Little Ja didn’t have eyeglasses yet, but my geeky ways could have earned me some braces and a weird smile. Even after long years of being an honor student, I still felt so paranoid that I’d flunk and repeat a grade. To assuage my fears, I’d make my mother make me some tests. Say what?
If we had an upcoming test on English class or whatever, I’d give my mother my book and notebook. I’d tell her what topics were covered by the test, and I’d ask her to make ten questions or so about these topics. She can choose to make either multiple choice questions, true or false questions, or fill in the blanks.
The test would come handwritten on a yellow pad, intermediate pad paper, or scratch paper. I’d answer it, then she’d check it. I’d find out my score and review the questions that I got wrong.
The test results would let me know which part of the lesson I hadn’t studied enough. I wasn’t an inquisitive kid. My method of learning was answering questions, not asking them. Only when I am asked questions will I discover what I still didn’t know or understand.
Sometimes I’d argue with my mother about the tests. I’d question the questions that she made. I’d point out that the phrasing was unclear. I’d challenge the range of answers that she accepted, and I’d argue for my answer so she’d correct my test score. I’d also get really mad if she made an easy test, and I’d make her redo the test. She’d get mad because she was already helping me, but I wasn’t satisfied by the tests that she made. But mostly my mother said she really enjoyed making those tests. I guess it helps that my mom is a teacher and I am an eager learner.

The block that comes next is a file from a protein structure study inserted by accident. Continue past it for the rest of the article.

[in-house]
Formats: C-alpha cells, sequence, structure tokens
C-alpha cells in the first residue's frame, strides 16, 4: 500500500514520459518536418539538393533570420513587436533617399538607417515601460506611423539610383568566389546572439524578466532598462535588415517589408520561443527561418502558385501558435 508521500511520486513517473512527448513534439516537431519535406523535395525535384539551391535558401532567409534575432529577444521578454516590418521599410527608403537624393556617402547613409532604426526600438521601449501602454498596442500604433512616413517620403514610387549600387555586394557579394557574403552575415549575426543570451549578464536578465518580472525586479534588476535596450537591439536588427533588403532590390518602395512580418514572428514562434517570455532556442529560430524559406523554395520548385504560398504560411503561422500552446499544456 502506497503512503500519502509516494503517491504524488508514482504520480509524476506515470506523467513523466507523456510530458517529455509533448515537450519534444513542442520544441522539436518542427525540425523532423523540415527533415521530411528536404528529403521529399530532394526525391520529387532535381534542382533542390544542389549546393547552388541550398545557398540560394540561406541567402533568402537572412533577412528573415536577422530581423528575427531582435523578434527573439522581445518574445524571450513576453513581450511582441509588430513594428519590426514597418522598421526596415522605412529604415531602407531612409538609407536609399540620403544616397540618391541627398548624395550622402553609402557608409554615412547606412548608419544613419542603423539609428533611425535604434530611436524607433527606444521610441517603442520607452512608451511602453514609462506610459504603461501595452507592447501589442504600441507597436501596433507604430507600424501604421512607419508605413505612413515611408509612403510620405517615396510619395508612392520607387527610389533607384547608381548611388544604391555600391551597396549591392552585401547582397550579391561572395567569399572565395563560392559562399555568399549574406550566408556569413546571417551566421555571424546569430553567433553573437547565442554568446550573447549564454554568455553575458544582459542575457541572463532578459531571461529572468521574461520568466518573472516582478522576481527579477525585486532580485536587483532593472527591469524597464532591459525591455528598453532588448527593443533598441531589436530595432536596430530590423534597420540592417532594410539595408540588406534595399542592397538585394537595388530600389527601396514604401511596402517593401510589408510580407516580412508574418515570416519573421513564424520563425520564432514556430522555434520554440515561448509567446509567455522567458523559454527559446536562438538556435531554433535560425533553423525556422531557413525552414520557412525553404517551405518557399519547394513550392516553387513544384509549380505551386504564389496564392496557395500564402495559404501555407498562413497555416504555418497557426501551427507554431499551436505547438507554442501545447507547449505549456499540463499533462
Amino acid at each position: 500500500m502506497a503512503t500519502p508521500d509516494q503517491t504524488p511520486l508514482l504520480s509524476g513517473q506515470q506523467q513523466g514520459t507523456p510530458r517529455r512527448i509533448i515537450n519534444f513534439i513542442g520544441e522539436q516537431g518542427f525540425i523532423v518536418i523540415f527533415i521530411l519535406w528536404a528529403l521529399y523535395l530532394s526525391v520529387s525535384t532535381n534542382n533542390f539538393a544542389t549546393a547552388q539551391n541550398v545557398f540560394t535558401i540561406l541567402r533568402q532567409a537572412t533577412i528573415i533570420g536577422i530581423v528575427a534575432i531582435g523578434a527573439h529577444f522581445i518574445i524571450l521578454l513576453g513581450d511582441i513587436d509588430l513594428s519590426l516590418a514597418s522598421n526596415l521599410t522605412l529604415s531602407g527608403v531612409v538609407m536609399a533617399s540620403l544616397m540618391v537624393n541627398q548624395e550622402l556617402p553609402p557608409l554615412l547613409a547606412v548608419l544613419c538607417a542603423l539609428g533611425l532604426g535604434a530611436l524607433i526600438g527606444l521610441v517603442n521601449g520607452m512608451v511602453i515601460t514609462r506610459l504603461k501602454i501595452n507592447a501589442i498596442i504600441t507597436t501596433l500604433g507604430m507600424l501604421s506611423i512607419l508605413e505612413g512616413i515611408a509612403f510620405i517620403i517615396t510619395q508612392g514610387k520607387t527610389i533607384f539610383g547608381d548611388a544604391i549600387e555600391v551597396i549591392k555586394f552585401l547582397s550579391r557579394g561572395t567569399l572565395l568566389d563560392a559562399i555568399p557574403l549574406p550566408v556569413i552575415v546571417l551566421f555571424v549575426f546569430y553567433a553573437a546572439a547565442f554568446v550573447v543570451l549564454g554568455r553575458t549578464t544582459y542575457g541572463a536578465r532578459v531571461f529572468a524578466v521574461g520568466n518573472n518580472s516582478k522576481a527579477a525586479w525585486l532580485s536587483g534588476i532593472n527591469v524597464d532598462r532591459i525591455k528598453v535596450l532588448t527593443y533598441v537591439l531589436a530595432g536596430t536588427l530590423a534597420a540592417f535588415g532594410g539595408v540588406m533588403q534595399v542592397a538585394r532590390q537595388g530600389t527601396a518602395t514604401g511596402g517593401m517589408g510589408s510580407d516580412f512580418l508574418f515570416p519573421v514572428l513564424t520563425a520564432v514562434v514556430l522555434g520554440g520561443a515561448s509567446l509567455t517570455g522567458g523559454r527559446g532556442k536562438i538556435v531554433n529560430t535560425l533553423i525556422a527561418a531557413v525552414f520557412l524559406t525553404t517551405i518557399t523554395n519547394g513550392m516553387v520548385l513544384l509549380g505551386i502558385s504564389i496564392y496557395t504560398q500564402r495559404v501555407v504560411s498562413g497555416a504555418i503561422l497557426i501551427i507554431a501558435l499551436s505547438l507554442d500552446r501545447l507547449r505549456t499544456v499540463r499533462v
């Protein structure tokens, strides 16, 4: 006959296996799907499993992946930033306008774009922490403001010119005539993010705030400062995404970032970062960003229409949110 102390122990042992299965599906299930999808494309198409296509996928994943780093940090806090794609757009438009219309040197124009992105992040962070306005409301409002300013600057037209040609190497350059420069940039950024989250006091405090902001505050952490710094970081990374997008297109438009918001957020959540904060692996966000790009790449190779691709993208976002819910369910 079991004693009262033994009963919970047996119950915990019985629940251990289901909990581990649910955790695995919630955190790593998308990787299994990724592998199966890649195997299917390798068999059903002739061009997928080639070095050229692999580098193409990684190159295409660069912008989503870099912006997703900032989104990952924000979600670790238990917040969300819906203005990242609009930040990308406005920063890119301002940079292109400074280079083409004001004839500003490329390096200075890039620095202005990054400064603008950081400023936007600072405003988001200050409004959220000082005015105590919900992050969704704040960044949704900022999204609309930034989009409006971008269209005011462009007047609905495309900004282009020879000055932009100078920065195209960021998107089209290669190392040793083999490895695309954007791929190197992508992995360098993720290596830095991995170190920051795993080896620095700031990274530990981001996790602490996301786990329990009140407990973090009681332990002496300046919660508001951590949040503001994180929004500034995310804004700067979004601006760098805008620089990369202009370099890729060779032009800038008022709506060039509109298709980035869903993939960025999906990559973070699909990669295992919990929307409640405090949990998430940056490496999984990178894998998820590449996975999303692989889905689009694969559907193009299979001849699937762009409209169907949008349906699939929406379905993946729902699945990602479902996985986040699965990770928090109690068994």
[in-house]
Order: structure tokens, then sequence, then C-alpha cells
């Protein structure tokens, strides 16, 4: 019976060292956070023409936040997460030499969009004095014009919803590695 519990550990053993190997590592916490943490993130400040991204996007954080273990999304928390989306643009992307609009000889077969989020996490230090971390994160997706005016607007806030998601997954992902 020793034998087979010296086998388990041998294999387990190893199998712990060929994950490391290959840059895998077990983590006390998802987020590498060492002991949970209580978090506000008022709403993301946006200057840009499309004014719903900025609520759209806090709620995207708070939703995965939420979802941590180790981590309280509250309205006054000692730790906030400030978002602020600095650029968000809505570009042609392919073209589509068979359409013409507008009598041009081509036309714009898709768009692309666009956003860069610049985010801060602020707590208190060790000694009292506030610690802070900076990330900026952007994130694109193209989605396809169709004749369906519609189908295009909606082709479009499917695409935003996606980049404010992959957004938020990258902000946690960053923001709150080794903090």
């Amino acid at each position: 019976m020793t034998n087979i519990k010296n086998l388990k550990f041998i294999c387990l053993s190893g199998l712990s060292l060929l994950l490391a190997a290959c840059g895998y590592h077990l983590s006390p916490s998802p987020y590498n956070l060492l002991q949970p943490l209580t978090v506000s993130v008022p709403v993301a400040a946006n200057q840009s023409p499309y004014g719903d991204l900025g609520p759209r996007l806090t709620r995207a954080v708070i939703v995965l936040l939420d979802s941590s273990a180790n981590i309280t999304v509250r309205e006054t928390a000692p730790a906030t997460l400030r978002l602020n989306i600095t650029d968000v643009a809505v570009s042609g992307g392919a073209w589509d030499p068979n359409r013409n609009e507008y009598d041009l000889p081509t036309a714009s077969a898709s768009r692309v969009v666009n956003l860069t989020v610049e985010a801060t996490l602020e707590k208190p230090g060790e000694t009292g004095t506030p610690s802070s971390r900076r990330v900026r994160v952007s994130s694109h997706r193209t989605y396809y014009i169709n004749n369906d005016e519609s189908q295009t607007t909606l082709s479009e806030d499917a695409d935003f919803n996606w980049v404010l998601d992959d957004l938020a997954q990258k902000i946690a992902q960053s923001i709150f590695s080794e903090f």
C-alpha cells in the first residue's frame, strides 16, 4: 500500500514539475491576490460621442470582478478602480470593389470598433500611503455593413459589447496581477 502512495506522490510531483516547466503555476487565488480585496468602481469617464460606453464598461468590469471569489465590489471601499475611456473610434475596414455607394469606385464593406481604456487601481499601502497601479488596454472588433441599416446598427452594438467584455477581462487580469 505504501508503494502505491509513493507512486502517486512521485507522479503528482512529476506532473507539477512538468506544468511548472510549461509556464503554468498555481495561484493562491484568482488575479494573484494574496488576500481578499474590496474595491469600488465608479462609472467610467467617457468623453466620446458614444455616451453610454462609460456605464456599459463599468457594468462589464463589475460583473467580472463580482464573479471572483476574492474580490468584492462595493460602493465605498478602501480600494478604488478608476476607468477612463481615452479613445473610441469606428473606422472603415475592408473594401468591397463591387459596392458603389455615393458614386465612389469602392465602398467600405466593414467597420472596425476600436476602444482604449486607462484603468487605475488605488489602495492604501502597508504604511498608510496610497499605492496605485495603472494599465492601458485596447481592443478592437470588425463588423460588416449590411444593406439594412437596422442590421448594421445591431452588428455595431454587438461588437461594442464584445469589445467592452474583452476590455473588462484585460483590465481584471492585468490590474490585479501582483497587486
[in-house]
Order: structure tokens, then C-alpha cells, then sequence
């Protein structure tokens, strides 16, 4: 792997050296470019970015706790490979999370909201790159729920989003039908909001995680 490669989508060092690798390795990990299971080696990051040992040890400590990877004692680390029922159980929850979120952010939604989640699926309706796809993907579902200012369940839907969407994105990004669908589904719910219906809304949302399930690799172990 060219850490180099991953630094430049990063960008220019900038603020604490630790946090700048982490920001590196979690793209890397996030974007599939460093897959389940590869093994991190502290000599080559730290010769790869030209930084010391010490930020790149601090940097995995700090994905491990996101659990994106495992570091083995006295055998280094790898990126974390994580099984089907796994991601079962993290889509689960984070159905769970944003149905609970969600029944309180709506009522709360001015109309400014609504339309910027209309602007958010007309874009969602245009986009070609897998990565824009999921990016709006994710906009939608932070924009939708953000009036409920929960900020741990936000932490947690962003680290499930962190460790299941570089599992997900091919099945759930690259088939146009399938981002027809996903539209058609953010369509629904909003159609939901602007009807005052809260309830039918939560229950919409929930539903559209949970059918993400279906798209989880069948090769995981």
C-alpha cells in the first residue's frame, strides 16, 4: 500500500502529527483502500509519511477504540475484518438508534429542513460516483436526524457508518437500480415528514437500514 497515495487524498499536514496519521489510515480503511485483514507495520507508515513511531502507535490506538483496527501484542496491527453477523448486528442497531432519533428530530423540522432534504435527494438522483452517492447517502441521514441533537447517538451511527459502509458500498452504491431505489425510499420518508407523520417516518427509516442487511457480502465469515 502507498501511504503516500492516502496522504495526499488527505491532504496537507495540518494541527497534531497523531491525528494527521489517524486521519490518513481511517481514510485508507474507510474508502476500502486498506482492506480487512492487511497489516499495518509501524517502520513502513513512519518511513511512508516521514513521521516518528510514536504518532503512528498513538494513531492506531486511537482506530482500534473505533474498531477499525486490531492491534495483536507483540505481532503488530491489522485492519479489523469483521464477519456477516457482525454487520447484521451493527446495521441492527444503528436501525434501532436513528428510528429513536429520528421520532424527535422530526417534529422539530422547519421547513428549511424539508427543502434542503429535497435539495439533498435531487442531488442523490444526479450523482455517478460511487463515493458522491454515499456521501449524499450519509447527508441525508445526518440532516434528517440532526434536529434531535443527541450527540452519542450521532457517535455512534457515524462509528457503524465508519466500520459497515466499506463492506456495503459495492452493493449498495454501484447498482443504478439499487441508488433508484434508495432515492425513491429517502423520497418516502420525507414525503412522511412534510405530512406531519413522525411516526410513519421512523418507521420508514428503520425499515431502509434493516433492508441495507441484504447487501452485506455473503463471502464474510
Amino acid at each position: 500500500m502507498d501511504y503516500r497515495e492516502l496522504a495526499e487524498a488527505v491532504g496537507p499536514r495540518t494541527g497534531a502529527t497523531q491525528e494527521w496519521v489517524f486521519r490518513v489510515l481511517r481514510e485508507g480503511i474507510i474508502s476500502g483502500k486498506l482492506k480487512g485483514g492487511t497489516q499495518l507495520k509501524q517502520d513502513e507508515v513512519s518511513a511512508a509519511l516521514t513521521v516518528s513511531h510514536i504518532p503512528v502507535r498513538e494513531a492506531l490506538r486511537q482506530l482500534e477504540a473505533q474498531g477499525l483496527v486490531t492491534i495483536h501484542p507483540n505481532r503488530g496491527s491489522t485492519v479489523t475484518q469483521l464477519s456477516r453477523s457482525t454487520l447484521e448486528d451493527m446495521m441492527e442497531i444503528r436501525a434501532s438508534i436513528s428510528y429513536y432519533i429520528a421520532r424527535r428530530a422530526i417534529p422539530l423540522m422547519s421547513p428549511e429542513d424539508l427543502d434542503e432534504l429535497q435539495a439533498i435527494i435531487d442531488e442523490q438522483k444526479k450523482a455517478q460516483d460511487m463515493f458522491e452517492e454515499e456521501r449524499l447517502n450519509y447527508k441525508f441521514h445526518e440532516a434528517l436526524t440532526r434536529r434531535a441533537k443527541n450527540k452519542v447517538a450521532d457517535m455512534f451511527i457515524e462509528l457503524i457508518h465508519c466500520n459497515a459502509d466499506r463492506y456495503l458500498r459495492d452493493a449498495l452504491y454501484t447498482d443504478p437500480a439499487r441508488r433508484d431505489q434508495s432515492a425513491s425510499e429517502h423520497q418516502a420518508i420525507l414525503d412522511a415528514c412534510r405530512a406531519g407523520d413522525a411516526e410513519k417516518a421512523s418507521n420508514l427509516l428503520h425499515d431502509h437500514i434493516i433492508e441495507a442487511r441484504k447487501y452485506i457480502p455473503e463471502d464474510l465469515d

For more Ja the Weird Kid Stories, click on these links:
Check out my other blog categories.
Age of the Diary by Jasmine T. Cruz. If you like this post, please subscribe to this blog. Follow Ja on Twitter: ageofthediary. Email Ja at: firstname.lastname@example.org.